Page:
November 12, 2013
Mortgage rates rose slightly today, extending the losses suffered after Friday's strong employment data. There was no new reason for rates to move higher today and what little movement we saw was attributable to leftover momentum from Friday. The most prevalently quoted conforming 30yr fixed rate for ideal scenarios (best-execution) inched closer to 4.5%, though 4.375% remains available in some cases.
Bond market trading (which indirectly informs mortgage rates) was calm and contained today. Of all the possibilities for the day after a strong jobs report, this is one of the more palatable. The best way to look at it is follows: there was an absence of new negativity, but insufficient evidence of positivity. In other words, the pace of weakness subsided, but it hasn't reversed.
Loan Originator Perspectives
"The trend is not our friend right now. Support at 2.75 has been broken, but seems we have more support at 2.78ish. Today's auction was well received by investors but if tomorrow's auction is received well we could have a nice rally. I think floating all loans over night is worth the risk as we have no major data coming out tomorrow." -Victor Burek, Open Mortgage
"It was a quiet day in rate markets today on the heels of Friday's selloff. Momentum still points to rising rates, we'll need some poor economic data to change that. Tomorrow promises more excitement with weekly jobless claims and a 30 year Treasury auction. Remember, the trend is the trend until it's not anymore, and the trend is higher rates at the moment." -Ted Rood, Senior Originator
Today's Best-Execution Rates
- 30YR FIXED - 4.375 - 4.5%
- FHA/VA - 4.25%
- 15 YEAR FIXED - 3.5%
- 5 YEAR ARMS - 3.0-3.50% depending on the lender
Ongoing Lock/Float Considerations
- Uncertainty over the Fed's bond-buying plans and Fiscal Policy has been making for a tough interest rate environment where we're not seeing sustained improvement unless it's a correction to even bigger deterioration.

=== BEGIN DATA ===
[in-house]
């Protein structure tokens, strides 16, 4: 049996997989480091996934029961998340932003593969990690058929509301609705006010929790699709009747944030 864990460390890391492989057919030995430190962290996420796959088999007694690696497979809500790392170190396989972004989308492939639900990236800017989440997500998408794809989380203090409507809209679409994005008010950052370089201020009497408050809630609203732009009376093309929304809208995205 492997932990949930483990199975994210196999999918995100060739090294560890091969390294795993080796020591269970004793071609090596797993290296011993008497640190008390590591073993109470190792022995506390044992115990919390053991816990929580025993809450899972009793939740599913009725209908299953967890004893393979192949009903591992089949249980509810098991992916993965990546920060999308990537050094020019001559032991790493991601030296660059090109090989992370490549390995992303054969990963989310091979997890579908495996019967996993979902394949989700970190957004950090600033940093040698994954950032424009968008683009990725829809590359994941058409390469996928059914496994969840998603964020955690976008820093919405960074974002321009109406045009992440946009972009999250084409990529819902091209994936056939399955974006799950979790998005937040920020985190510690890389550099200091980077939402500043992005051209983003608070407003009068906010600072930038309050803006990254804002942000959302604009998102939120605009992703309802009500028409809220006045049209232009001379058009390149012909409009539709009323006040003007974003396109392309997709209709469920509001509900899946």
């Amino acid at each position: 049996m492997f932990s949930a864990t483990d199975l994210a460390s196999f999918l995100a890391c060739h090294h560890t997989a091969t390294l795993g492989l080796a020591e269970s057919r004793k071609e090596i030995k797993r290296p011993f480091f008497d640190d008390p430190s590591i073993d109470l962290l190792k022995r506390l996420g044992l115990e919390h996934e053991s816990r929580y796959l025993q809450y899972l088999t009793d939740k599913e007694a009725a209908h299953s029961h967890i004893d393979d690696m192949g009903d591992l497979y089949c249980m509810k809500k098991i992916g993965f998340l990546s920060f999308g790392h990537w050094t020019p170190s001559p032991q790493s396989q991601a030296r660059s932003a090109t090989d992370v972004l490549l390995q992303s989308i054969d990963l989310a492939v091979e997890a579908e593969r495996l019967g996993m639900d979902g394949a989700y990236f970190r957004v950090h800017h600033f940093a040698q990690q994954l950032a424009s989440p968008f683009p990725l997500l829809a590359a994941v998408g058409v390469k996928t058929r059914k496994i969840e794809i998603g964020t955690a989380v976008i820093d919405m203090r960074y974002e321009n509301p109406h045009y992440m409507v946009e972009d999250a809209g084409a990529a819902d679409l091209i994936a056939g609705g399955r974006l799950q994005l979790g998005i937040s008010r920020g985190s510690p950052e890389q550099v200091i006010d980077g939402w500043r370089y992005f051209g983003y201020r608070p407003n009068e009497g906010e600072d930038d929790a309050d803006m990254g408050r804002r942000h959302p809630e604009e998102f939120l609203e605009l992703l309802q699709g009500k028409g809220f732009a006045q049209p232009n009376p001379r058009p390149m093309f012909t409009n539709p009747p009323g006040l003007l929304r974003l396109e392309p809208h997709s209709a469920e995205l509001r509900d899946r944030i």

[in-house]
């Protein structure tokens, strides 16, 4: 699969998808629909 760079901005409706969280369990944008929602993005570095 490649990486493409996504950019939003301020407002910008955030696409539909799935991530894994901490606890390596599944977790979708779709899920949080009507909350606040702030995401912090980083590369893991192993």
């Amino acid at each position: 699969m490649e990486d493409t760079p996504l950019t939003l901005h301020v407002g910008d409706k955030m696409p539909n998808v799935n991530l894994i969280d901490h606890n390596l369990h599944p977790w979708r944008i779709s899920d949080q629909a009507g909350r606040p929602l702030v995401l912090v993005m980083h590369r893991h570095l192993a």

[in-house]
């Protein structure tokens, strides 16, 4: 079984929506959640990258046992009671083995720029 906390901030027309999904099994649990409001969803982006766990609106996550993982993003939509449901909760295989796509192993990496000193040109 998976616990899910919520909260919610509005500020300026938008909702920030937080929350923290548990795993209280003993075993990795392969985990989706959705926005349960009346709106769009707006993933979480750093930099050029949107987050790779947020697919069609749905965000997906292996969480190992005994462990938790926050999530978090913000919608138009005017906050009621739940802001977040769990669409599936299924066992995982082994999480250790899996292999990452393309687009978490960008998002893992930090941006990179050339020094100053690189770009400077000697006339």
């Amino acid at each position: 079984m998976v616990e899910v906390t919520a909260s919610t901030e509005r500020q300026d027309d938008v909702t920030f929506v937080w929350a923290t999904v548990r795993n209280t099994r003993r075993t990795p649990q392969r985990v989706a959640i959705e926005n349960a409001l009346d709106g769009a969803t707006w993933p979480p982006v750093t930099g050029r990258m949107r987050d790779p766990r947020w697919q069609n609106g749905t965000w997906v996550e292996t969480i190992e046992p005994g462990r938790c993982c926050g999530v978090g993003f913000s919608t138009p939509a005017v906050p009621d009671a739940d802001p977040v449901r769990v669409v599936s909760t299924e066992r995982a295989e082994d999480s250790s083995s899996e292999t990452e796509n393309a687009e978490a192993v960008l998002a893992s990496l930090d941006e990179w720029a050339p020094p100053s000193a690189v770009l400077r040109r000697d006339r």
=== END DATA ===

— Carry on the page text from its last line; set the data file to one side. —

- The Fed's bond buying is the key consideration--not just the initial reduction (aka "tapering"), but the general pace of withdrawal. We've gone from tapering being a "sure thing" in September, to it being on hold until March 2014, and now December 2013 is increasingly possible after the most recent Employment report on Nov 8th.
- Markets continue to be most interested in economic data and its suggestions about the longer term trajectory of the economy. This will shape expectations for Fed policy in the coming months, and thus inform the direction of interest rates.
- The stronger the data the more likely the Fed is seen as reducing asset purchases. Rates would rise under this scenario, but the Fed indicated its cognizance of high rates creating headwinds for the recovery, and this suggests they'll attempt to keep the pace of rising rates moderate as long as inflation isn't adversely affected.
- (As always, please keep in mind that our Best-Execution rate always pertains to a completely ideal scenario. There are many reasons a quoted rate may differ from our average rates, and in those cases, assuming you're following along on a day to day basis, simply use the Best-Ex levels we quote as a baseline to track potential movement in your quoted rate).